There... Consider yourself momentarily cultured.


Whitefield for the Weekend [27]

This text is from the closing paragraphs of Whitefield's famous letter to John Wesley. In the letter, Whitefield is responding to Wesley's sermon "Free Grace". A fabulous summary of the back story can be read here. This was a fitting post for today, and some people will understand why...

Dear Sir, for Jesus Christ's sake, consider how you dishonour God by denying election. You plainly make salvation depend not on God's free grace, but on man's free-will. And if thus, it is more than probable, Jesus Christ would not have had the satisfaction of seeing the fruit of his death in the eternal salvation of one soul. Our preaching would then be vain, and all invitations for people to believe in him would also be in vain.

But, blessed be God, our Lord knew for whom he died. There was an eternal compact between the Father and the Son. A certain number was then given him as the purchase and reward of his obedience and death. For these he prayed (Jn. 17:9), and not for the world. For these elect ones, and these only, he is now interceding, and with their salvation he will be fully satisfied.

I purposely omit making any further particular remarks on the several last pages of your sermon. Indeed had not your name, dear Sir, been prefixed to the sermon, I could not have been so uncharitable as to think you were the author of such sophistry...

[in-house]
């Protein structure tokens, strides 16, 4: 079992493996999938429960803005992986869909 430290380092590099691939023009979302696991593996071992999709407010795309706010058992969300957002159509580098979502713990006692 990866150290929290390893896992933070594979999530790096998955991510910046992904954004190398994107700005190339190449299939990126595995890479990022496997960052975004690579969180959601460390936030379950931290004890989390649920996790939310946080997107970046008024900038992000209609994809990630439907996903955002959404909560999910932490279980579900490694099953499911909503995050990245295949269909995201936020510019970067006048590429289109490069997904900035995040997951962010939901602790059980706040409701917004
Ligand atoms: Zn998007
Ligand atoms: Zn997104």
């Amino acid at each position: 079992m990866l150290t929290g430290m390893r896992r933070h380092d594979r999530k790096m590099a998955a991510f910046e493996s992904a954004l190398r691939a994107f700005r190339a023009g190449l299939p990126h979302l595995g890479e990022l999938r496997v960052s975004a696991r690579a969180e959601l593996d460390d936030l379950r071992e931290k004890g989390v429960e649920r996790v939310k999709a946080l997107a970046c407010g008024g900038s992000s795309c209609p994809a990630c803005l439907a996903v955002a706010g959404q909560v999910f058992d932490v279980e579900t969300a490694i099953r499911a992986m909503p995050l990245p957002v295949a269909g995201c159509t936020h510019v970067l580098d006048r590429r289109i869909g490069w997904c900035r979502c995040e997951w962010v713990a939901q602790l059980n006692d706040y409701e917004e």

Dear, dear Sir, O be not offended! For Christ's sake be not rash! Give yourself to reading. Study the covenant of grace. Down with your carnal reasoning. Be a little child; and then, instead of pawning your salvation, as you have done in a late hymn book, if the doctrine of universal redemption be not true... [y]ou will caution believers against striving to work a perfection out of their own hearts, and print another sermon the reverse of this, and entitle it "Free Grace Indeed." Free, not because free to all; but free, because God may withhold or give it to whom and when he pleases...

[In Heaven], I am persuaded, I shall see dear Mr. Wesley convinced of election and everlasting love. And it often fills me with pleasure to think how I shall behold you casting your crown down at the feet of the Lamb, and as it were filled with a holy blushing for opposing the divine sovereignty in the manner you have done...


Thursday, May 10

5/10/07: Where I am right now...

Well, allow me to apologize [again] for the slow, creeping blog-death around here. I'm sorry I haven't been able to post more regularly. You can feel free to blame my lack of blogging on any of the following:
  • Work sucks. The pace at the office continues to increase... I'm incredibly fortunate that the stress of our looming project deadline doesn't really impact me except while I'm at the office. However, the time at work leaves me pretty drained so I'm not up for much once I get home.
  • I'm way behind in my reading for this term's "classes" and am scrambling to get caught up. I'm still waiting for a way to upload biblical Greek directly into my brain, but it ain't happening.